AEI » Latest Content American Enterprise Institute: Freedom, Opportunity, Enterprise Fri, 30 Jan 2015 03:28:42 +0000 en-US hourly 1 Trade in 2015: Senate Finance Committee Chairman Orrin Hatch on how America can succeed in today’s global economy Thu, 22 Jan 2015 19:38:14 +0000 Event Description

International trade and the US economy are top issues in the 114th Congress. We welcome you to join us at AEI as Senate Finance Committee Chairman Orrin Hatch (R-UT) outlines his vision for how America can succeed in today’s global economy. Sen. Hatch will speak to his longstanding efforts to renew Trade Promotion Authority and will discuss what the Obama administration must do to get ongoing trade negotiations such as the Trans-Pacific Partnership and Transatlantic Trade and Investment Partnership successfully enacted by Congress.

If you are unable to attend, we welcome you to watch the event live on this page. Full video will be posted within 24 hours.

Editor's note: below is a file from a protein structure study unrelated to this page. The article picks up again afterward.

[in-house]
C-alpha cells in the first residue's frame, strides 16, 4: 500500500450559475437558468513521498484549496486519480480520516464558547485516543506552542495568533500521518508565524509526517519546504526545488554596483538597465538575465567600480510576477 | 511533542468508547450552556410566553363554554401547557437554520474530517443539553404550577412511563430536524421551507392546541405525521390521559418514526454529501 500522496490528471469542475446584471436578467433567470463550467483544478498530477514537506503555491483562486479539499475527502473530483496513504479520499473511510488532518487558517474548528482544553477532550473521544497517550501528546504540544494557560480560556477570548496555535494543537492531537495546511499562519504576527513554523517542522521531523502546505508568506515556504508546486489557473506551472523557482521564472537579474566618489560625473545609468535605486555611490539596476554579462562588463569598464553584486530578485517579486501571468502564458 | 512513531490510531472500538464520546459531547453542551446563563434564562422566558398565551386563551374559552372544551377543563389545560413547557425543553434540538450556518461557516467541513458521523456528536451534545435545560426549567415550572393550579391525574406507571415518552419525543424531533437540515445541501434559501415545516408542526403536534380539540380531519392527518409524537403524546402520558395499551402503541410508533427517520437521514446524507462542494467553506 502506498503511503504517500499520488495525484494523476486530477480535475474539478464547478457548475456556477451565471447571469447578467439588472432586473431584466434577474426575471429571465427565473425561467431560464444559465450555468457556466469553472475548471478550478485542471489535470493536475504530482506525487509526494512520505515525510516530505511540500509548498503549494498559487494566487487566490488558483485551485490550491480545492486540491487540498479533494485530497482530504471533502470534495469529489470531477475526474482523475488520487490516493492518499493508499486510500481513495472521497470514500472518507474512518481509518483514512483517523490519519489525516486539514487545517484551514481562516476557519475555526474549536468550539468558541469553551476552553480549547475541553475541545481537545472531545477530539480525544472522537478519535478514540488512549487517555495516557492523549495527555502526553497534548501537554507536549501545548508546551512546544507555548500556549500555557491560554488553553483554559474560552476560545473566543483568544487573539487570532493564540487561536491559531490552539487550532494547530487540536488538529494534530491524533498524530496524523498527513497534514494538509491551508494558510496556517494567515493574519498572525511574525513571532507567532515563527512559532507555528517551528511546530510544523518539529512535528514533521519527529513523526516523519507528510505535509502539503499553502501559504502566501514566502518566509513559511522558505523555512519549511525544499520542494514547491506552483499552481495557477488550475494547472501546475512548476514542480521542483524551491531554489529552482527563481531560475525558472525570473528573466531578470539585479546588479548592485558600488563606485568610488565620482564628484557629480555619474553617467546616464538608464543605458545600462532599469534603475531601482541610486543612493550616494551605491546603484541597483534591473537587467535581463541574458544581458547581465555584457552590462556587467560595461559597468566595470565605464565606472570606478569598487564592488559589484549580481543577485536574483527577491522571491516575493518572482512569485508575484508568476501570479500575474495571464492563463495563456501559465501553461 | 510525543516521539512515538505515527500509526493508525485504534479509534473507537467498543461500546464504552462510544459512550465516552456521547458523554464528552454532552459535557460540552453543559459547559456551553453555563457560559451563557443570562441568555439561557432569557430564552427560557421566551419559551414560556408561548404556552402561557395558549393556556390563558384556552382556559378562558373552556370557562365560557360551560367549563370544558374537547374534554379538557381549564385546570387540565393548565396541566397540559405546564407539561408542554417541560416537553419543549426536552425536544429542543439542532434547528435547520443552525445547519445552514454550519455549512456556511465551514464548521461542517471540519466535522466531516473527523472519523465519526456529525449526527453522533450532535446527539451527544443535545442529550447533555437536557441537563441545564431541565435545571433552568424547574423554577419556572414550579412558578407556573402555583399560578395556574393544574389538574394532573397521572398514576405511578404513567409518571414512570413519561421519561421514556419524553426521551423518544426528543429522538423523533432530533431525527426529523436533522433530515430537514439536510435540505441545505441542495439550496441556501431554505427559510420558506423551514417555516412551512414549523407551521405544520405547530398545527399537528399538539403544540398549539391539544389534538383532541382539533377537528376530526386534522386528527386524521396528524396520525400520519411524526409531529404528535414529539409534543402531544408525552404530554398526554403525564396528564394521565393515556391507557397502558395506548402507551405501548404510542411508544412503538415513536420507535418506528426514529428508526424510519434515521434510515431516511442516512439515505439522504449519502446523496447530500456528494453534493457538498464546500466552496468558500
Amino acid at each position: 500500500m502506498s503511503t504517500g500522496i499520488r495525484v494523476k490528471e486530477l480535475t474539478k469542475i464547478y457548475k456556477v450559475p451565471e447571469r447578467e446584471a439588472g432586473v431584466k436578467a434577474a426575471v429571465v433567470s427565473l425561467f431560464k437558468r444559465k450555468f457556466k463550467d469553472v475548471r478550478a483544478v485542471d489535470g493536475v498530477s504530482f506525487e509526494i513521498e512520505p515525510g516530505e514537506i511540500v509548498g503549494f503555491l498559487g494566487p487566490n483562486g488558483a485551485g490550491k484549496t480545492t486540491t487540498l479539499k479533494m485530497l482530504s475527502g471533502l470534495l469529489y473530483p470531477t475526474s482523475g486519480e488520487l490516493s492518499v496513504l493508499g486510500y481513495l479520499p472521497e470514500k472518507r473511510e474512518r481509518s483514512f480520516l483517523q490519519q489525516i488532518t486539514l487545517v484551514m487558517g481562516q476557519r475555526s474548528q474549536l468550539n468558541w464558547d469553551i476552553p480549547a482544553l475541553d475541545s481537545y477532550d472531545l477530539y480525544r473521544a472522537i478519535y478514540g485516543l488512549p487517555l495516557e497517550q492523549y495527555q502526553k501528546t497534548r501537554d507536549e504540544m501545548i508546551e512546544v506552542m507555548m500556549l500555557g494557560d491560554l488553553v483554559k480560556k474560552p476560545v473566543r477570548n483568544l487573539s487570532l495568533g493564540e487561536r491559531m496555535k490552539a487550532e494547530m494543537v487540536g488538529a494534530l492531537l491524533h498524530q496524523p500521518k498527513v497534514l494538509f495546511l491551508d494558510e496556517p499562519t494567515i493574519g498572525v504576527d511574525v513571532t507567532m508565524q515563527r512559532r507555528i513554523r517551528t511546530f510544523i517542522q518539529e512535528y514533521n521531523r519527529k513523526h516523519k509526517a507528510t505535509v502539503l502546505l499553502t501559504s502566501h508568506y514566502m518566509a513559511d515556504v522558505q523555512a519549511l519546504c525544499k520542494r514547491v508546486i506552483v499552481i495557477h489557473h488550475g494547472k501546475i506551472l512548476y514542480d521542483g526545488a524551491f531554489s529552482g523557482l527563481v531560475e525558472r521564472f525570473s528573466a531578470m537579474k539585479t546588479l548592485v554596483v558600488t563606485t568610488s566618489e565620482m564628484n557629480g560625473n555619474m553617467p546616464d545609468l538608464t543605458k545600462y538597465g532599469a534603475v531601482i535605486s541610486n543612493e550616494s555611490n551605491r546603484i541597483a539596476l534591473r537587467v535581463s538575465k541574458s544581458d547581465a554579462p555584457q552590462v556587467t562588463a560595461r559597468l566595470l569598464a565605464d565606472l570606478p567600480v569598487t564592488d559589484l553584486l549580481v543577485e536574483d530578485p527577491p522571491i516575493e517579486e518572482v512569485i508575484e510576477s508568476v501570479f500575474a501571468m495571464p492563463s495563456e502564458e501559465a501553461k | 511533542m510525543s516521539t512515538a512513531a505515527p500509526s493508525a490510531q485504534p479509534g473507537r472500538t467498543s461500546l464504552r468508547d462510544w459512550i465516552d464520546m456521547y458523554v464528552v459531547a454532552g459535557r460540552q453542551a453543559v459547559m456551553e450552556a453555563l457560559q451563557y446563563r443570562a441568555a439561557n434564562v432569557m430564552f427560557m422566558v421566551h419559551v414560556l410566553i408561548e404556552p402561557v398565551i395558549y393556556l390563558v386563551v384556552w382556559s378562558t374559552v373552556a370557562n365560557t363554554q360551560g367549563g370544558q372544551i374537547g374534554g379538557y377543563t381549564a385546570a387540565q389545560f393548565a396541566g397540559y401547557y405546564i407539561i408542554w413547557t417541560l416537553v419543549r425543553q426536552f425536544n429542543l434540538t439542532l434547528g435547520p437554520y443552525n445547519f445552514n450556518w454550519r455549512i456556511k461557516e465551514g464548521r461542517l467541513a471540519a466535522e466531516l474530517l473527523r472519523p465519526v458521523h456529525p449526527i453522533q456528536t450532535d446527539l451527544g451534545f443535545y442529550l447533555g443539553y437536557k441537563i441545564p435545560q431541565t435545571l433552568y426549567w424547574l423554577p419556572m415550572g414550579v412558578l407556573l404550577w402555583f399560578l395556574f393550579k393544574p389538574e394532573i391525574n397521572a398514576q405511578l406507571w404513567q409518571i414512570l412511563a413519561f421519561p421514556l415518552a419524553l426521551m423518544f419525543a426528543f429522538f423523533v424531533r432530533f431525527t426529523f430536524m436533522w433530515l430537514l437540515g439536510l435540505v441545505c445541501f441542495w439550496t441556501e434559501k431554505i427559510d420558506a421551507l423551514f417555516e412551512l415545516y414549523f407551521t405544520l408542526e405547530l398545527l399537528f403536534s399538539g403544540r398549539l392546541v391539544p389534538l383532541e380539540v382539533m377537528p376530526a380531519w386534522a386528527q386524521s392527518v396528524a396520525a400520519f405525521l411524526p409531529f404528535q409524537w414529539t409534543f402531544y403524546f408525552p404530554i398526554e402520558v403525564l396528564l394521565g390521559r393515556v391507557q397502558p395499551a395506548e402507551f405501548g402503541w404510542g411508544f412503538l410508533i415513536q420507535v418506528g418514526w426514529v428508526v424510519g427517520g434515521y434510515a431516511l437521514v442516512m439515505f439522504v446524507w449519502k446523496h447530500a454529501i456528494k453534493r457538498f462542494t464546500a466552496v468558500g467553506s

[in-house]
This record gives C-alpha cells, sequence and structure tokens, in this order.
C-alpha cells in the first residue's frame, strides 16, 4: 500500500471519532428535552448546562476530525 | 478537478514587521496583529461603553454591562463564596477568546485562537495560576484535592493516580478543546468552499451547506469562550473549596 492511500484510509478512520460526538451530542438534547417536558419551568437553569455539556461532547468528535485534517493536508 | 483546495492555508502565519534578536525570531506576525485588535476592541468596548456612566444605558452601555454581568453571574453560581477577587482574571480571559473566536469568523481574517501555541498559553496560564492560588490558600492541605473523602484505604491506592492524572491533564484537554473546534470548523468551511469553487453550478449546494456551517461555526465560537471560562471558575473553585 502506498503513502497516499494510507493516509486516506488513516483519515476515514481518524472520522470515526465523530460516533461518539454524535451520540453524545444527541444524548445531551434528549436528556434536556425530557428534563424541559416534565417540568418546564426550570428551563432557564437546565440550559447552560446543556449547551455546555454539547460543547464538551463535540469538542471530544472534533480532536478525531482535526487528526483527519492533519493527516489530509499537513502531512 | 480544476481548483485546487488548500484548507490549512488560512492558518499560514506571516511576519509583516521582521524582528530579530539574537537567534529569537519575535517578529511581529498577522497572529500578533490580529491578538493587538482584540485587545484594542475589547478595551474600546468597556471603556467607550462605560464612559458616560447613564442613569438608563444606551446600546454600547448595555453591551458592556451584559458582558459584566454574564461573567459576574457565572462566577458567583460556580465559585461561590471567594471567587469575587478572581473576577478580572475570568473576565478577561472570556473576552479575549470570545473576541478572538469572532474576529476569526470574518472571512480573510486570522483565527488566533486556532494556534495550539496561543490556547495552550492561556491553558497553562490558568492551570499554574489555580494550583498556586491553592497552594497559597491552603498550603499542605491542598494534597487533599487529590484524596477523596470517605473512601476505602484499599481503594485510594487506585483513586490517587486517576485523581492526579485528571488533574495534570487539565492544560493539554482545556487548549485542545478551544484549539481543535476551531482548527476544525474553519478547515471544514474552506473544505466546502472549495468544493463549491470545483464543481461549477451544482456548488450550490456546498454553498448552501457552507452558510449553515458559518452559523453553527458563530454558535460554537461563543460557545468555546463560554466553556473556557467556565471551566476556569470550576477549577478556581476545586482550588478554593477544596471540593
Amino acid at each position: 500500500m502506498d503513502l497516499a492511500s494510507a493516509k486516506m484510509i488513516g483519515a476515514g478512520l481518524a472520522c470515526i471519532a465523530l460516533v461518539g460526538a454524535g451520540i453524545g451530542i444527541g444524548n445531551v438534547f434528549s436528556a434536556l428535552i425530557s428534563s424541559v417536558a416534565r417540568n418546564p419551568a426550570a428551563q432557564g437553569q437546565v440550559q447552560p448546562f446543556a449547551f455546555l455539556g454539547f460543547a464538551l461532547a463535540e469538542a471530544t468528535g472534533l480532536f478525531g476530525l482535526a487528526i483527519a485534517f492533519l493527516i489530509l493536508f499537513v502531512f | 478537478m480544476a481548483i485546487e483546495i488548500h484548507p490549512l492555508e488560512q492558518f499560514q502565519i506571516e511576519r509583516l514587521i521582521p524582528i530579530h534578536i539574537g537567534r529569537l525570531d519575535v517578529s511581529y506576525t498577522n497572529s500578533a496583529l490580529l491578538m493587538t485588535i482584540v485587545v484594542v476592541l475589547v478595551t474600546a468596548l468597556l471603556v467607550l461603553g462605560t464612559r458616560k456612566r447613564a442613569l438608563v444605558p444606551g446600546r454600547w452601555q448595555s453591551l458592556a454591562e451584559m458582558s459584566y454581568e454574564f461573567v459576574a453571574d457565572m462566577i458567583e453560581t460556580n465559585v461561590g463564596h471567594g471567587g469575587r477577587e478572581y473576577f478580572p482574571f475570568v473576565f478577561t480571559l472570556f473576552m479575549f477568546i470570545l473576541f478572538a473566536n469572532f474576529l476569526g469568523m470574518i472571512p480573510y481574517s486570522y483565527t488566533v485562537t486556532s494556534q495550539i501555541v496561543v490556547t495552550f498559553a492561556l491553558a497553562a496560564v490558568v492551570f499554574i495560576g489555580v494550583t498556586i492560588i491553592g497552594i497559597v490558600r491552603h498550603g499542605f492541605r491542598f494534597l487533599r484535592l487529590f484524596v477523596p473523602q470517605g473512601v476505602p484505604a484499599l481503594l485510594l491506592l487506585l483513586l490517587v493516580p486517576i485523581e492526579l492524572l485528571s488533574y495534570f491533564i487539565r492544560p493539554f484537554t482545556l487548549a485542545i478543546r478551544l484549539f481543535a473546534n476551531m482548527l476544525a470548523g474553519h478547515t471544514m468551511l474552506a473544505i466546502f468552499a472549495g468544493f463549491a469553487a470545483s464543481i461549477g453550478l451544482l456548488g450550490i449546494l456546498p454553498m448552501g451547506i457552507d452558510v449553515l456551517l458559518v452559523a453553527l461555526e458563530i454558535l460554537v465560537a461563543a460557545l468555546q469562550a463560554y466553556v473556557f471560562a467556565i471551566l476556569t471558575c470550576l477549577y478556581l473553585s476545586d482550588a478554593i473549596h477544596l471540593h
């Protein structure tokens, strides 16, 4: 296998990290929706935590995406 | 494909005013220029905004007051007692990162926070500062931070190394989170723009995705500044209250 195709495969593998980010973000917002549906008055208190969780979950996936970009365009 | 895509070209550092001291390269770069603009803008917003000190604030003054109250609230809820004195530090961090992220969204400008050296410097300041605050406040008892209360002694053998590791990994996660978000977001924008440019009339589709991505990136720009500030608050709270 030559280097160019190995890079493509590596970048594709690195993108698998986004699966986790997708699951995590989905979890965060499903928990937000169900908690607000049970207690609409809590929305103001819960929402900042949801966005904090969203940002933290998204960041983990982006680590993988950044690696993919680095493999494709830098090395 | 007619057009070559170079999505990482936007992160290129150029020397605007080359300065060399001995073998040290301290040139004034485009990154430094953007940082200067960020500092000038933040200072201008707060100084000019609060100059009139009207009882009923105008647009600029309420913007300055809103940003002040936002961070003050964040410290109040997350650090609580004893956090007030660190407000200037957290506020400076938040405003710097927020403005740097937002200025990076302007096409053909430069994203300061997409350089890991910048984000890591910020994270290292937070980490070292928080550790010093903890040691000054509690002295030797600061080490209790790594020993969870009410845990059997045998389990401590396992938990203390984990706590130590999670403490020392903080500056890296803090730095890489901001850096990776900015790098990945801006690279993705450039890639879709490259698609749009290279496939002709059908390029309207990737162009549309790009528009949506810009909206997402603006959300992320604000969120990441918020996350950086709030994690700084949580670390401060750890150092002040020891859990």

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The Pentagon’s growing army of bureaucrats Fri, 30 Jan 2015 03:26:23 +0000 When President Obama unveils his annual budget on Monday, watch his defense priorities. His State of the Union address presented plenty of new ideas to invest in nondefense domestic programs, but the Pentagon’s budget got zero mention—even as the specter of sequestration looms again for fiscal 2016. Mr. Obama’s track record as commander in chief is not encouraging: Under his stewardship, active-duty ground forces have been slashed while Defense Department civilians have flourished. For this president, it seems, bureaucracy beats combat power every time.

Since 2009 the Pentagon’s civilian workforce has grown by about 7% to almost 750,000, while active-duty military personnel have been cut by roughly 8%. At the same time, dozens of military-equipment and weapons programs have been canceled, including a new Navy cruiser, a new search-and-rescue helicopter, the F-22 fifth-generation fighter, the C-17 transport aircraft, missile defense and the Marine Corps’ Expeditionary Fighting Vehicle.

The rest of this article is available for Wall Street Journal subscribers. It will be posted here in its entirety on Monday, February 2.